Reform of childcare and early years provision would provide “economic stability”, claims thinktank

Reform of childcare and early years provision would provide “economic stability”, claims thinktank

The IPPR (Institute for Public Policy Research) has published a report claiming that reform to the current childcare framework could reduce expenditure whilst allowing more parents to return to work.

No more baby steps: A strategy for revolutionising child care seeks to “analyse the case for, and core components of, a more strategic approach to early years provision in the UK”.

Due to the rising numbers of women entering employment and the minimal current provisions for paternal leave, the IPPR says that by creating a “universal, high-quality and affordable system of childcare and early-years provision” it would enable the government  to meet three core objectives:

  • higher employment rates for parents, particularly mothers
  • reductions in early childhood inequalities
  • greater gender equality

The report researched the Scandinavian childcare system which, due to sustained investment and a flexible approach to working hours, allows many parents to return to work.

The report says Britain spends on average 3.6% of its GDP on family benefits whilst countries such as Sweden and Norway spend less with a more substantial childcare system. It argues that by making childcare and early-years provisions more viable, parents could return to work providing more economic stability for the country as a whole.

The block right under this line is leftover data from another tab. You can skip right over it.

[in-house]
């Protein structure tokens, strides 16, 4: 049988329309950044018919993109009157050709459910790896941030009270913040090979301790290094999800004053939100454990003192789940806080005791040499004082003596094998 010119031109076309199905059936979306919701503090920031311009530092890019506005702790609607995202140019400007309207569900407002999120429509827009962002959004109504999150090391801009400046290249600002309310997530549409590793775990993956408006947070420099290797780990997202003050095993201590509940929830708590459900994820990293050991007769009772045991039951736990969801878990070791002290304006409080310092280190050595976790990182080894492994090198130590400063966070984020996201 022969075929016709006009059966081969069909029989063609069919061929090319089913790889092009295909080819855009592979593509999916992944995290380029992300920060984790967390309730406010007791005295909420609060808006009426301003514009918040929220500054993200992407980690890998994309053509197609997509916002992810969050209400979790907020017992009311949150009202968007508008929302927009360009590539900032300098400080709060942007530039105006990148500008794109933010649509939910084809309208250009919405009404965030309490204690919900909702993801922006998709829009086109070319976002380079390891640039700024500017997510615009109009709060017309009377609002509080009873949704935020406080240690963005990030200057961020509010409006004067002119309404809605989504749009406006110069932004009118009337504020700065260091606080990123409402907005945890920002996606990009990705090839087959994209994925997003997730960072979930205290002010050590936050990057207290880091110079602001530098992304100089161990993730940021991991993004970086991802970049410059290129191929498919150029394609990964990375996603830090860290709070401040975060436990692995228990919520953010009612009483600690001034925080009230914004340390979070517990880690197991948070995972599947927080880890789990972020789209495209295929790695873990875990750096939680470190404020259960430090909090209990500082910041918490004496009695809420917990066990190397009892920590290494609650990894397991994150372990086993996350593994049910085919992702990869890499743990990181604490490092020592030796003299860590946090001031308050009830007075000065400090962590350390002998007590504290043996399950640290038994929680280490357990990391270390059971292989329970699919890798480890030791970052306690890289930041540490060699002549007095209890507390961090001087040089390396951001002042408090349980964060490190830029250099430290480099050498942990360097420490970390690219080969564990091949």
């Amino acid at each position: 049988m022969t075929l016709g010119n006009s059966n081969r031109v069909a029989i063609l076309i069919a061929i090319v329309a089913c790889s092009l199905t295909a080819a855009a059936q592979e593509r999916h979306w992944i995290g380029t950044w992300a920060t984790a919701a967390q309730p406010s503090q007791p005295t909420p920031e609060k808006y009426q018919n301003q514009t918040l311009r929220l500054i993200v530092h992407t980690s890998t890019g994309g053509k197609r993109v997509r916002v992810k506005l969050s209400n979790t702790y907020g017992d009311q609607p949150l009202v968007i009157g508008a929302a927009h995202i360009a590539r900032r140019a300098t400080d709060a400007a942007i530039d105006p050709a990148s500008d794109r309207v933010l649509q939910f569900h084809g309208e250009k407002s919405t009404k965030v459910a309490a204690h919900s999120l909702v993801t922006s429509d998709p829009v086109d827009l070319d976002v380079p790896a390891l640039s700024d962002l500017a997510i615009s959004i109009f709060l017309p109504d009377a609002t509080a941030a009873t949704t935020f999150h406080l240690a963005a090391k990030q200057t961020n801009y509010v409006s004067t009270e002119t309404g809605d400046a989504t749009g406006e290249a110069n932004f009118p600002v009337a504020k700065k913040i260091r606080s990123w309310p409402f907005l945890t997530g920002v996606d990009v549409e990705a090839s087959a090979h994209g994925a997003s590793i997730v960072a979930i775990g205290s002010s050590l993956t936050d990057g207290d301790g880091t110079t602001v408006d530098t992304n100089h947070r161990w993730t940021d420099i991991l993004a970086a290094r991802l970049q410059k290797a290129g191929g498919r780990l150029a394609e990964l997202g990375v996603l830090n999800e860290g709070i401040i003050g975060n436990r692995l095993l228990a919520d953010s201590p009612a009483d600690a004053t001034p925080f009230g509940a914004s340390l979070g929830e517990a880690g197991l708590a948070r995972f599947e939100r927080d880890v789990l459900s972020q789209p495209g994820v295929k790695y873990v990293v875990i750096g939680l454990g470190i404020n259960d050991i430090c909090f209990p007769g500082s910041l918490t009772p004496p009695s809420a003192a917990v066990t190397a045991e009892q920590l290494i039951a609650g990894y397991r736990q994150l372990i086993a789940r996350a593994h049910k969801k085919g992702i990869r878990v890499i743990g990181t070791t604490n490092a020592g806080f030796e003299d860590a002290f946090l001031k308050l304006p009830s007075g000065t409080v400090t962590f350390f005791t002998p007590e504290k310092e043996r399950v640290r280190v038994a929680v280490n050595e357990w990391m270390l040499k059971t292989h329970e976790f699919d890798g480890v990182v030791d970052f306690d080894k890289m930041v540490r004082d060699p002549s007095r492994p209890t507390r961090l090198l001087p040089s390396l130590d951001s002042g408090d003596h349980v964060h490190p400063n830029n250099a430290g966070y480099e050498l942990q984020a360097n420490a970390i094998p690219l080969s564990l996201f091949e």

Current plans to be introduced by the coalition government under universal credit would give eligible parents up to 85% of childcare costs (for lone parents and couples in which both parents are in work). Monthly limits will also increase to £532.29 for one child and £912.50 for two or more children.

“There is a strong social and economic case for the universal early-years provision. High-quality and affordable care can deliver better outcomes for children, families and society. Universal childcare that is affordable and accessible can enable families to better balance work and care, and in doing so can promote higher employment rates and tackle gender equalities. There is a consensus on the need for early-years provision as a key means of achieving social justice. The challenge is to deliver it.”